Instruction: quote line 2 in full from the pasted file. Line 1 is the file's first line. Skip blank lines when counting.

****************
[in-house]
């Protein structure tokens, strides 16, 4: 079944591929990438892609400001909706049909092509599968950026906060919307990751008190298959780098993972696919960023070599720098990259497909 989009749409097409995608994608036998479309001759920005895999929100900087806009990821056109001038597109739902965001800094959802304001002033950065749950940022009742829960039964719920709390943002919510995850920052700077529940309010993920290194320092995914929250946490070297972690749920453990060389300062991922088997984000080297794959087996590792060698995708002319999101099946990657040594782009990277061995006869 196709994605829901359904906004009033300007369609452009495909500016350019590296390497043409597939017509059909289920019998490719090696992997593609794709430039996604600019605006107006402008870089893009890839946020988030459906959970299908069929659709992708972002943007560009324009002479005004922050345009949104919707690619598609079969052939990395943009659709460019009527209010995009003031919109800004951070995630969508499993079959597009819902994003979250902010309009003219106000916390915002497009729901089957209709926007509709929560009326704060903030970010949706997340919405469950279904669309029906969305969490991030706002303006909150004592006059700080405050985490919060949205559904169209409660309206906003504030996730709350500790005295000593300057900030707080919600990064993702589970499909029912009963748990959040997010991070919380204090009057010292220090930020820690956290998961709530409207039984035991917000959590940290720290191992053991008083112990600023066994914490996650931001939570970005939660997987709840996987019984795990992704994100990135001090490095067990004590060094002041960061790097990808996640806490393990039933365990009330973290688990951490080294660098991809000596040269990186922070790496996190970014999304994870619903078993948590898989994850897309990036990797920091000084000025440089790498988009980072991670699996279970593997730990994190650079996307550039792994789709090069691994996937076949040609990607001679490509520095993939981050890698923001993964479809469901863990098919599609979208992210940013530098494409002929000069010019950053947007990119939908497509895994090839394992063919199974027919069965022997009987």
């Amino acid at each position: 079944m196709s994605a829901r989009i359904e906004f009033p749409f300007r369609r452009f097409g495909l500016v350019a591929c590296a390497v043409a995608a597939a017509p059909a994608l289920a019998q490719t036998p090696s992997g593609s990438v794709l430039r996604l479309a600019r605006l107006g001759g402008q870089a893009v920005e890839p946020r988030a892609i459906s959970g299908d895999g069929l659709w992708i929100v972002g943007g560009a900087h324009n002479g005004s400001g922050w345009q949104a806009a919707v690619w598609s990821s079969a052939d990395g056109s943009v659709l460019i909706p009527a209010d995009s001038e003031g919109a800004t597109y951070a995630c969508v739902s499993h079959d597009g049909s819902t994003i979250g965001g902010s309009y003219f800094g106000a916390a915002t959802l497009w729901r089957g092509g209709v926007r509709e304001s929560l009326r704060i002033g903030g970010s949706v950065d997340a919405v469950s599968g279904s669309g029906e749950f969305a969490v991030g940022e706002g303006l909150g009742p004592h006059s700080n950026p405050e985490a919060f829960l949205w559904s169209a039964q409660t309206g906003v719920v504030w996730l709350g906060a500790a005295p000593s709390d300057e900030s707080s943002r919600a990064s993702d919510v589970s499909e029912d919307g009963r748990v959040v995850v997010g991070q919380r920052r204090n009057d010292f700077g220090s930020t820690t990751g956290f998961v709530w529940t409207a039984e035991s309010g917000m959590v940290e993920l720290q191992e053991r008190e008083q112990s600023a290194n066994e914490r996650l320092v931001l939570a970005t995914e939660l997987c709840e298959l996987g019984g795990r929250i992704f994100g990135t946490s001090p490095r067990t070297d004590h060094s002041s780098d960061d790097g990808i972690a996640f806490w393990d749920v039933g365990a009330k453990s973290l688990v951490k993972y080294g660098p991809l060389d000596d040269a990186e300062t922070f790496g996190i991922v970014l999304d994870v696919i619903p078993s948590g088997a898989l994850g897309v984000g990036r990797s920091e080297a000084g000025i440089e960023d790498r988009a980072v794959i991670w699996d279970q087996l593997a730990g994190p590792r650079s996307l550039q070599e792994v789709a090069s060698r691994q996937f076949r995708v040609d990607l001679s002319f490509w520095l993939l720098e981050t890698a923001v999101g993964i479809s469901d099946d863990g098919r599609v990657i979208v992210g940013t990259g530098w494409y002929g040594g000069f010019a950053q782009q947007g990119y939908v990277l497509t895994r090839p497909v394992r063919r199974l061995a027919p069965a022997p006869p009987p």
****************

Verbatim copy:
């Protein structure tokens, strides 16, 4: 079944591929990438892609400001909706049909092509599968950026906060919307990751008190298959780098993972696919960023070599720098990259497909 989009749409097409995608994608036998479309001759920005895999929100900087806009990821056109001038597109739902965001800094959802304001002033950065749950940022009742829960039964719920709390943002919510995850920052700077529940309010993920290194320092995914929250946490070297972690749920453990060389300062991922088997984000080297794959087996590792060698995708002319999101099946990657040594782009990277061995006869 196709994605829901359904906004009033300007369609452009495909500016350019590296390497043409597939017509059909289920019998490719090696992997593609794709430039996604600019605006107006402008870089893009890839946020988030459906959970299908069929659709992708972002943007560009324009002479005004922050345009949104919707690619598609079969052939990395943009659709460019009527209010995009003031919109800004951070995630969508499993079959597009819902994003979250902010309009003219106000916390915002497009729901089957209709926007509709929560009326704060903030970010949706997340919405469950279904669309029906969305969490991030706002303006909150004592006059700080405050985490919060949205559904169209409660309206906003504030996730709350500790005295000593300057900030707080919600990064993702589970499909029912009963748990959040997010991070919380204090009057010292220090930020820690956290998961709530409207039984035991917000959590940290720290191992053991008083112990600023066994914490996650931001939570970005939660997987709840996987019984795990992704994100990135001090490095067990004590060094002041960061790097990808996640806490393990039933365990009330973290688990951490080294660098991809000596040269990186922070790496996190970014999304994870619903078993948590898989994850897309990036990797920091000084000025440089790498988009980072991670699996279970593997730990994190650079996307550039792994789709090069691994996937076949040609990607001679490509520095993939981050890698923001993964479809469901863990098919599609979208992210940013530098494409002929000069010019950053947007990119939908497509895994090839394992063919199974027919069965022997009987």